Featured Research

from universities, journals, and other organizations

Freshwater fish eyes: Great home for parasites

Date:
June 25, 2010
Source:
Wiley - Blackwell
Summary:
The limited immune response in the eyes of freshwater fishes has created a great home for parasites, according to new research. The study provides a lens into the evolutionary world of the larval flukes that parasitize Canadian fish.

The limited immune response in the eyes of freshwater fishes has created a great home for parasites, according to research published online in the journal Molecular Ecology. The study provides a lens into the evolutionary world of the larval flukes that parasitize Canadian fish.

Related Articles


"Canada probably has the best studied freshwater fish parasites in the world, so we were amazed when we found four times more species of flukes in a few fishes from the St. Lawrence than were previously known in all fishes across the whole country," says Sean Locke, who recently obtained his PhD from Concordia University in Montreal, Quebec.

The larval flukes that infect freshwater fish mostly appear as microscopic, indistinct white blobs that are nearly impossible to identify. As a result, biologists have long had only a vague idea about how many fish‐dwelling parasite species exist.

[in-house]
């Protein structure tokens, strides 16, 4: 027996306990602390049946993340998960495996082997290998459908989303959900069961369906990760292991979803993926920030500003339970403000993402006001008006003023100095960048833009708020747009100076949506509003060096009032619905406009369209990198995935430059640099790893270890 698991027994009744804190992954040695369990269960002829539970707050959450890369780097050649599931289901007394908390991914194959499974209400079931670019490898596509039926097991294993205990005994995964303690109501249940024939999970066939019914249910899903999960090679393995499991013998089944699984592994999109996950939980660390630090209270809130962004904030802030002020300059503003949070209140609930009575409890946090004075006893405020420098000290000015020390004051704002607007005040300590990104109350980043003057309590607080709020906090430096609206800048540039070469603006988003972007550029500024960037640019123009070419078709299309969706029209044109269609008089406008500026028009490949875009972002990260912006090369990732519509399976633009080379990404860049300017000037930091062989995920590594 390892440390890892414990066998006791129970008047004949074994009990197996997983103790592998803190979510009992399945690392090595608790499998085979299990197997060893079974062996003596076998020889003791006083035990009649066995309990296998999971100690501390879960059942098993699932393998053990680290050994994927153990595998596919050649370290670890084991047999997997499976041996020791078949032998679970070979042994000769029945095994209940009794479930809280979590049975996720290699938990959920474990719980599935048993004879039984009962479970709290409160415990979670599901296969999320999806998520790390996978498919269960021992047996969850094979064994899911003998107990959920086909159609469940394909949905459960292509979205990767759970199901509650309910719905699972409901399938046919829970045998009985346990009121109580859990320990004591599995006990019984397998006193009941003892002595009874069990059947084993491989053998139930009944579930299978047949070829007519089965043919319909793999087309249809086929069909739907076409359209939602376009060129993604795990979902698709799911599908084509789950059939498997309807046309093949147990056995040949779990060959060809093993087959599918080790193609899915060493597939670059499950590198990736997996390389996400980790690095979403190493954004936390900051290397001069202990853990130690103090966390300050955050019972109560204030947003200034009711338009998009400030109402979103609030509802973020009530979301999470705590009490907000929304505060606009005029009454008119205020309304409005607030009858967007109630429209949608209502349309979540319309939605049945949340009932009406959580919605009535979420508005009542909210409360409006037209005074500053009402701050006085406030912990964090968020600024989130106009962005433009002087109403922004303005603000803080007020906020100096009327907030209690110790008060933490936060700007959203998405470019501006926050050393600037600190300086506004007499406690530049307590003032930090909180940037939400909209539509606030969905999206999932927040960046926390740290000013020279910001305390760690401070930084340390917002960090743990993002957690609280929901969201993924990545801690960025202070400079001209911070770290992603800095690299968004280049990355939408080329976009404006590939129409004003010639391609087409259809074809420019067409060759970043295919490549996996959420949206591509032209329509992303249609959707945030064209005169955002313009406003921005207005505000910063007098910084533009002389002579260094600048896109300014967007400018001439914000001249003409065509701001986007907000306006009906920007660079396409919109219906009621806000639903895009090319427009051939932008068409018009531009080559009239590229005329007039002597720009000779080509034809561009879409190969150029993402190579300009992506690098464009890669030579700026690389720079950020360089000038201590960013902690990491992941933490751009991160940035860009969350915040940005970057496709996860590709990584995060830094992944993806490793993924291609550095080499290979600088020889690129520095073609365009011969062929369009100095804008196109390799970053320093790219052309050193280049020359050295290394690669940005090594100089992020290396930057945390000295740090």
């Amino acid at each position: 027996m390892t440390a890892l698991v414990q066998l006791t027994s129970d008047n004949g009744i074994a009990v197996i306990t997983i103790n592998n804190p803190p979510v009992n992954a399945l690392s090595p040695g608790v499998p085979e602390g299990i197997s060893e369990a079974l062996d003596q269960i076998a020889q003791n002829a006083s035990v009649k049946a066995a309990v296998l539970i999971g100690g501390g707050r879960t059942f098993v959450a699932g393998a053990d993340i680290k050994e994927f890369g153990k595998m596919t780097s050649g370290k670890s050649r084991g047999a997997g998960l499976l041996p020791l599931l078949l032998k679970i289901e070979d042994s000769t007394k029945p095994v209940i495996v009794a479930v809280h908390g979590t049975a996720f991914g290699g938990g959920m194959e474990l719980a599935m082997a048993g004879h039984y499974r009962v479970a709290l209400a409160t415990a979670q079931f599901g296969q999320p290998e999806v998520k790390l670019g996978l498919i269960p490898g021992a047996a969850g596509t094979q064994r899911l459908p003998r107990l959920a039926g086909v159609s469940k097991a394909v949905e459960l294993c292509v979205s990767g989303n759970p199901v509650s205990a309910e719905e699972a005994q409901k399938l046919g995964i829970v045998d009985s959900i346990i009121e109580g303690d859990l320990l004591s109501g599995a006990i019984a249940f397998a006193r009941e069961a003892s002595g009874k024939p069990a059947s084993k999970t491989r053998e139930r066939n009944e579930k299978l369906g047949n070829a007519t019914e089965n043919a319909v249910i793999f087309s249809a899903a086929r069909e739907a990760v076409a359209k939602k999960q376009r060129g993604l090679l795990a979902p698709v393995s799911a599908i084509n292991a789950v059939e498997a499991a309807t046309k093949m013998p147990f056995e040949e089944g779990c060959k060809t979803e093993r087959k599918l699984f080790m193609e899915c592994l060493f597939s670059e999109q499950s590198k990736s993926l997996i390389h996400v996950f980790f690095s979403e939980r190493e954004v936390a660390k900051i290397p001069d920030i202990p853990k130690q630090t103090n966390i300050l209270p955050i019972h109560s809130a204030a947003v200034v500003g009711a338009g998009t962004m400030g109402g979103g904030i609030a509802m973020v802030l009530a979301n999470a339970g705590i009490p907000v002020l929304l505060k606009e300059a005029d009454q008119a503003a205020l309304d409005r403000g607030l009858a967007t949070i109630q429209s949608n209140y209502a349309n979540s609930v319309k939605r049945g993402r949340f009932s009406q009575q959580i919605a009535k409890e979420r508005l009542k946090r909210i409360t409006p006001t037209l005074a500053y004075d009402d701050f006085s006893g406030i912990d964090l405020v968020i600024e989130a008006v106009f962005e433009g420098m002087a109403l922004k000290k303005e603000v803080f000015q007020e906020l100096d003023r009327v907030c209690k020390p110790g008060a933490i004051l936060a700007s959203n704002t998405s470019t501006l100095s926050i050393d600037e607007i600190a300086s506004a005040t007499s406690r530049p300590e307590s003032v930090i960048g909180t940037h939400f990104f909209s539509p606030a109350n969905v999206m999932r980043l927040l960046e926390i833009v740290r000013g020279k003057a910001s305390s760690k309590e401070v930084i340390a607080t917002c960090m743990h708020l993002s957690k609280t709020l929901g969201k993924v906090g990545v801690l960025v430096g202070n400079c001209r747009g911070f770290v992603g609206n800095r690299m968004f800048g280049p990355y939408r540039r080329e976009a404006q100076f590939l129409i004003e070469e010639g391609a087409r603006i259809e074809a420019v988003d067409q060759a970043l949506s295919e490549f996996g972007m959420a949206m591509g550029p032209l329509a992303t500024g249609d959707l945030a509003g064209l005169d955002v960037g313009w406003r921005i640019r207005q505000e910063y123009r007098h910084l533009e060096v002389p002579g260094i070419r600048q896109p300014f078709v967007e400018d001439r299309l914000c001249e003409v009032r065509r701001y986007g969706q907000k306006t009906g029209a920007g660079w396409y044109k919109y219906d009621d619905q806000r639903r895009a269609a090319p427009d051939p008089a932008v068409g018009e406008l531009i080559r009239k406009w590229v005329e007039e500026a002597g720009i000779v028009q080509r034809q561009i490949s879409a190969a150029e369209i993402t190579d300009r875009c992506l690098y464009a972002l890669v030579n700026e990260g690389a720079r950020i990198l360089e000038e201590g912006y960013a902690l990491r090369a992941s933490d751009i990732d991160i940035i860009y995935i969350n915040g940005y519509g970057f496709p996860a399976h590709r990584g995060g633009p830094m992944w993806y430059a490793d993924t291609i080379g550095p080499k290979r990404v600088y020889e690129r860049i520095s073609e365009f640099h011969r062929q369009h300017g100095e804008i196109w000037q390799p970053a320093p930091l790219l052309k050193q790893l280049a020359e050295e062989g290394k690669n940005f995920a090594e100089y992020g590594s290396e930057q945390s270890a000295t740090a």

The prevailing view has been that only a small number of generalist species infect all sorts of different fish. But Locke and his colleagues used DNA barcoding to show for the first time that this was not the case. The parasites found in most tissues- including muscle, gills, brains and internal organs-specialized on one or a few closely related fishes, the researchers found. In contrast, the lenses of fish eyes were home to five species of non‐specialized flukes that thrived in many different fish species and even frogs.

"The lens seems to be the host's Achilles' heel," says Locke. "An immune response there would blind the fish, so it appears evolution has favoured immunological restraint. The parasites there haven't needed to specialize in dealing with any one host's immune response and hence the same parasite species appear in all sorts of different fish."

The findings may have practical benefits for wildlife managers and fish farmers. Larval flukes are among the most common fish parasites in the world and cause problems in aquaculture and sport fisheries.

"Getting rid of wildlife parasites is very difficult even when you know what you're dealing with," notes Locke. "But identifying a pathogen is the first step to controlling it."


Story Source:

The above story is based on materials provided by Wiley - Blackwell. Note: Materials may be edited for content and length.


Journal Reference:

  1. Sean A. Locke, J. Daniel Mclaughlin, David J. Marcogliese. DNA barcodes show cryptic diversity and a potential physiological basis for host specificity among Diplostomoidea (Platyhelminthes: Digenea) parasitizing freshwater fishes in the St. Lawrence River, Canada. Molecular Ecology, 2010; DOI: 10.1111/j.1365-294X.2010.04713.x

Cite This Page:

Wiley - Blackwell. "Freshwater fish eyes: Great home for parasites." ScienceDaily. ScienceDaily, 25 June 2010. <www.sciencedaily.com/releases/2010/06/100622074824.htm>.